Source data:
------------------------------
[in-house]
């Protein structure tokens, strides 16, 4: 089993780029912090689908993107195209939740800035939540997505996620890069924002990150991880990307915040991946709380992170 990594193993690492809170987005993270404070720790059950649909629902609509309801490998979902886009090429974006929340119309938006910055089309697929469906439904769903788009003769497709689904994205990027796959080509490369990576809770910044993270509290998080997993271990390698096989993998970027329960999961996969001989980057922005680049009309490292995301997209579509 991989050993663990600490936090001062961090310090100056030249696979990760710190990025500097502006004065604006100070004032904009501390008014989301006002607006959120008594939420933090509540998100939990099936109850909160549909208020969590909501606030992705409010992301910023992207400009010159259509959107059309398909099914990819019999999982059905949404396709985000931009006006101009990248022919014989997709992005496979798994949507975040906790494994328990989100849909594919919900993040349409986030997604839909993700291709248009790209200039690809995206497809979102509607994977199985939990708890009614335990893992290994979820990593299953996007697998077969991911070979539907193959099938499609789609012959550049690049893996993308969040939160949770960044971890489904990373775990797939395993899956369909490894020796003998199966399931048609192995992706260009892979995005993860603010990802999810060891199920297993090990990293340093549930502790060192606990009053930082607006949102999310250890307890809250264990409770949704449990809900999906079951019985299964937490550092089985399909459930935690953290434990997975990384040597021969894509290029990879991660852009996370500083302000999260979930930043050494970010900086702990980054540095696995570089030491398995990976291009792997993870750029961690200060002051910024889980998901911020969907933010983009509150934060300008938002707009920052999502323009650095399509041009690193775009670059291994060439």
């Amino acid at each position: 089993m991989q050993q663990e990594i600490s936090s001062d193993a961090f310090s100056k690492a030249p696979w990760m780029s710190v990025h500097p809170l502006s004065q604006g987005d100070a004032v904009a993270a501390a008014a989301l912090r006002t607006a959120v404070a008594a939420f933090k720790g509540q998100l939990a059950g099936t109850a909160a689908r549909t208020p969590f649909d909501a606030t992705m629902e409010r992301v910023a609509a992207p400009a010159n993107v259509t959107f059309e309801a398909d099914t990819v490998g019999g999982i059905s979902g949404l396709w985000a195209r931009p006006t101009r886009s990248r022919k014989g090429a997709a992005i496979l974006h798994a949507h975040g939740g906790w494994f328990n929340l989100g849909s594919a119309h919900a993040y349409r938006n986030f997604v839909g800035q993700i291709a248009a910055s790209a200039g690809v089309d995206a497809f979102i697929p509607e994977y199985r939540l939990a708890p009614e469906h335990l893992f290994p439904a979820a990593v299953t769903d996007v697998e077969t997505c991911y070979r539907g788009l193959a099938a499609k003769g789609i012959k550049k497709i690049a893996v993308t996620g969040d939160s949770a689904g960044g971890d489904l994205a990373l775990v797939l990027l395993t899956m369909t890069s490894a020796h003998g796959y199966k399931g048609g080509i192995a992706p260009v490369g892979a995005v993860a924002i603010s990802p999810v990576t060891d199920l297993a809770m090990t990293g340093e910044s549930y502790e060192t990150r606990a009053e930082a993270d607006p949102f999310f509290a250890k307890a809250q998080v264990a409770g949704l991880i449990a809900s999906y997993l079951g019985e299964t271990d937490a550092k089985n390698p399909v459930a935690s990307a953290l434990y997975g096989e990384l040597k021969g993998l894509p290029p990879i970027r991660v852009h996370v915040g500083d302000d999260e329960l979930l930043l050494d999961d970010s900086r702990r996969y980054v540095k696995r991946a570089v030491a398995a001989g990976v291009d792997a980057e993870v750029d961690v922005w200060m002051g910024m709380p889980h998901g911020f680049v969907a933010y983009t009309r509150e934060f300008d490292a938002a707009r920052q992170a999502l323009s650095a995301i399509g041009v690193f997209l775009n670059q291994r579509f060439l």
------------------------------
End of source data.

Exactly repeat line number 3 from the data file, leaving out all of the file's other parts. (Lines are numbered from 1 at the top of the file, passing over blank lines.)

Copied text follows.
């Amino acid at each position: 089993m991989q050993q663990e990594i600490s936090s001062d193993a961090f310090s100056k690492a030249p696979w990760m780029s710190v990025h500097p809170l502006s004065q604006g987005d100070a004032v904009a993270a501390a008014a989301l912090r006002t607006a959120v404070a008594a939420f933090k720790g509540q998100l939990a059950g099936t109850a909160a689908r549909t208020p969590f649909d909501a606030t992705m629902e409010r992301v910023a609509a992207p400009a010159n993107v259509t959107f059309e309801a398909d099914t990819v490998g019999g999982i059905s979902g949404l396709w985000a195209r931009p006006t101009r886009s990248r022919k014989g090429a997709a992005i496979l974006h798994a949507h975040g939740g906790w494994f328990n929340l989100g849909s594919a119309h919900a993040y349409r938006n986030f997604v839909g800035q993700i291709a248009a910055s790209a200039g690809v089309d995206a497809f979102i697929p509607e994977y199985r939540l939990a708890p009614e469906h335990l893992f290994p439904a979820a990593v299953t769903d996007v697998e077969t997505c991911y070979r539907g788009l193959a099938a499609k003769g789609i012959k550049k497709i690049a893996v993308t996620g969040d939160s949770a689904g960044g971890d489904l994205a990373l775990v797939l990027l395993t899956m369909t890069s490894a020796h003998g796959y199966k399931g048609g080509i192995a992706p260009v490369g892979a995005v993860a924002i603010s990802p999810v990576t060891d199920l297993a809770m090990t990293g340093e910044s549930y502790e060192t990150r606990a009053e930082a993270d607006p949102f999310f509290a250890k307890a809250q998080v264990a409770g949704l991880i449990a809900s999906y997993l079951g019985e299964t271990d937490a550092k089985n390698p399909v459930a935690s990307a953290l434990y997975g096989e990384l040597k021969g993998l894509p290029p990879i970027r991660v852009h996370v915040g500083d302000d999260e329960l979930l930043l050494d999961d970010s900086r702990r996969y980054v540095k696995r991946a570089v030491a398995a001989g990976v291009d792997a980057e993870v750029d961690v922005w200060m002051g910024m709380p889980h998901g911020f680049v969907a933010y983009t009309r509150e934060f300008d490292a938002a707009r920052q992170a999502l323009s650095a995301i399509g041009v690193f997209l775009n670059q291994r579509f060439l």